So if Teachers Wont "Read It" What are We doing with Kids!

Over on the Left Lane Ends, where Jerram Froese blogs, I was struck by this statement:

“We’re doing some great curriculum work with McRel over the course of this year and today’s focus is on developing a good unit overview and how assessment should be woven into the published curriculum. I’ve posted it before, spewed it to friends and commented in more meetings that I care to remember about how we ought to treat teachers, educators as professionals. After reading a ‘model overview’ (about probability) that was VERY well worded, we were invited to comment. My thoughts? [in my head: ‘wow, this is a NICE overview. It actually has the ‘why' built into it and makes real world connections. this would really get my brain going if I was teaching probability.']
I guess others had different thoughts in their head. The first vocal comment was, ‘This is too long. Teachers won’t read it.’”

He goes on to say that teachers are so focused on test prep that they don't have time to do anything else.

My own children have testing upon them.  It is not something we think about all year, but right now I'm making extra sure that they sleep well, eat well in the mornings and just that they do their best.  I do look at the tests and yet, it is NOT the only thing.

You see, I have two kids with LD and when we “found” these issues, my boys had a profound drop in their test scores that year.  It scared me.  I will not share what those were, but I will say that one of my boys jumped 80 PERCENTILE POINTS in one year after proper diagnosis and accommodation.  80 POINTS.

My concern is that test scores are a measurement but not a diagnosis of the worth of a child nor their future.

Also, I'm sitting here thinking about how teachers complain how children won't read important things, and here, I'm hearing that a teacher won't read something that is important to the teacher.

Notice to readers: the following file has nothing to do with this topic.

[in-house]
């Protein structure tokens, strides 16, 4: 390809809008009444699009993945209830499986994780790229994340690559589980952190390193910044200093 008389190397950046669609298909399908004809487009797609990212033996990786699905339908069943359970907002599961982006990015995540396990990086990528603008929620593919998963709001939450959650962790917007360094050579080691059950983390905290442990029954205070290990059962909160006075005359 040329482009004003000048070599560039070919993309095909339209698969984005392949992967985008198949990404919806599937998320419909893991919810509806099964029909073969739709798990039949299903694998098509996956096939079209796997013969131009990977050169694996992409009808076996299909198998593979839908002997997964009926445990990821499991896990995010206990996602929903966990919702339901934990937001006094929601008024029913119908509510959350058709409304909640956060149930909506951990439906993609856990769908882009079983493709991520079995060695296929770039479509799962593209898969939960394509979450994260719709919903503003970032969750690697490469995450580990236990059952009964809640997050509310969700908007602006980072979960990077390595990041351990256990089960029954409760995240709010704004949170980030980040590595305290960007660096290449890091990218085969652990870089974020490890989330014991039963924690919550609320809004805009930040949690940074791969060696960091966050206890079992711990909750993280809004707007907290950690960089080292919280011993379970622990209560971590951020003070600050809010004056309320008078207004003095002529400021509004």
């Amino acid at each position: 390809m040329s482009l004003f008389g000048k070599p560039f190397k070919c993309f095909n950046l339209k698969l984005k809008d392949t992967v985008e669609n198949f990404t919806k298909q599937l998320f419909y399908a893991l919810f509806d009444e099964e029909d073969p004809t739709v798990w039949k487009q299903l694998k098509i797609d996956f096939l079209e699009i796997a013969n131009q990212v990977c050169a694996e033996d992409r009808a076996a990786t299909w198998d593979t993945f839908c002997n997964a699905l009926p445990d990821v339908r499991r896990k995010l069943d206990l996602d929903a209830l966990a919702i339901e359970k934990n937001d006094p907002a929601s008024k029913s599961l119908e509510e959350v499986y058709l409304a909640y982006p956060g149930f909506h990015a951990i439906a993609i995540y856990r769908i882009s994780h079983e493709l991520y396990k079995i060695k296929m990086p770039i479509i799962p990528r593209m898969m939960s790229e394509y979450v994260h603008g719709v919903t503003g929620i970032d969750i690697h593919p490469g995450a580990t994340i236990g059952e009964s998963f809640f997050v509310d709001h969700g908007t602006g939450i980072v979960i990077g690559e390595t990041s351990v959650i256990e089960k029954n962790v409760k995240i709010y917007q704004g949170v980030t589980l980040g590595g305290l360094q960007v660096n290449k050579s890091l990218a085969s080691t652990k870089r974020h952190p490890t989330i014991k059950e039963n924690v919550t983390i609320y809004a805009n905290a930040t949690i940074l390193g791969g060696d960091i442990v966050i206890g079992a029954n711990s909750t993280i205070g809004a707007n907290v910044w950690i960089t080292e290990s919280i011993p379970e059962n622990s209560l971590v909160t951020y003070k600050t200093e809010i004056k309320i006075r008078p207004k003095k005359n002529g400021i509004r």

And this is a personal pet peeve of mine:

I will not ask of my students that which I will not do myself.

  • If we don't want to sit in a 10 hour session with someone lecturing to us about project based learning — neither should we turn around and lecture to our kids hour after hour.
  • If we want engaging training and MEANING in what we do for professional development, we should do the same in our classrooms.
  • If we want kids to read things and be inquisitive – we should do the same.  When is the last time you took a new idea to the curriculum director.
  • We want our students to have a positive attitude about things they don't want to do – will teachers have a positive attitude about doing things they don't like?

Likewise — the same with administration:

Model the behavior you wish to see in teachers.  If you want them working from early morning until late — do the same yourself.

If you want them to be there on time — be there on time yourself.

Students want geniuineness — and so do teachers.

We all must be professionals.  Oh, boy, I wish I was as perfect as Mrs. Adkins or Mrs. Caldwell or Mrs. Dean at my school — they seem to do no wrong.  But one thing that makes them all so great is that in their 30 + years of teaching a piece that they never stop learning, they always push to do more, and they are, above all things professionals.  I love them dearly and want to be more like them.

Something about this post resonates with me.  Guess I'm just talking to myself again.

Never miss an episode

Get the 10-minute Teacher Show delivered to your inbox.

Powered by ConvertKit
Picture of Vicki Davis

Vicki Davis

Vicki Davis is a full-time classroom teacher and IT Director in Georgia, USA. She is Mom of three, wife of one, and loves talking about the wise, transformational use of technology for teaching and doing good in the world. She hosts the 10 Minute Teacher Podcast which interviews teachers around the world about remarkable classroom practices to inspire and help teachers. Vicki focuses on what unites us -- a quest for truly remarkable life-changing teaching and learning. The goal of her work is to provide actionable, encouraging, relevant ideas for teachers that are grounded in the truth and shared with love. Vicki has been teaching since 2002 and blogging since 2005. Vicki has spoken around the world to inspire and help teachers reach their students. She is passionate about helping every child find purpose, passion, and meaning in life with a lifelong commitment to the joy and responsibility of learning. If you talk to Vicki for very long, she will encourage you to "Relate to Educate" or "innovate like a turtle" or to be "a remarkable teacher." She loves to talk to teachers who love their students and are trying to do their best. Twitter is her favorite place to share and she loves to make homemade sourdough bread and cinnamon rolls and enjoys running half marathons with her sisters. You can usually find her laughing with her students or digging into a book.

All Posts »
The Cool Cat Teacher Blog
Vicki Davis writes The Cool Cat Teacher Blog for classroom teachers everywhere
Update Required Flash plugin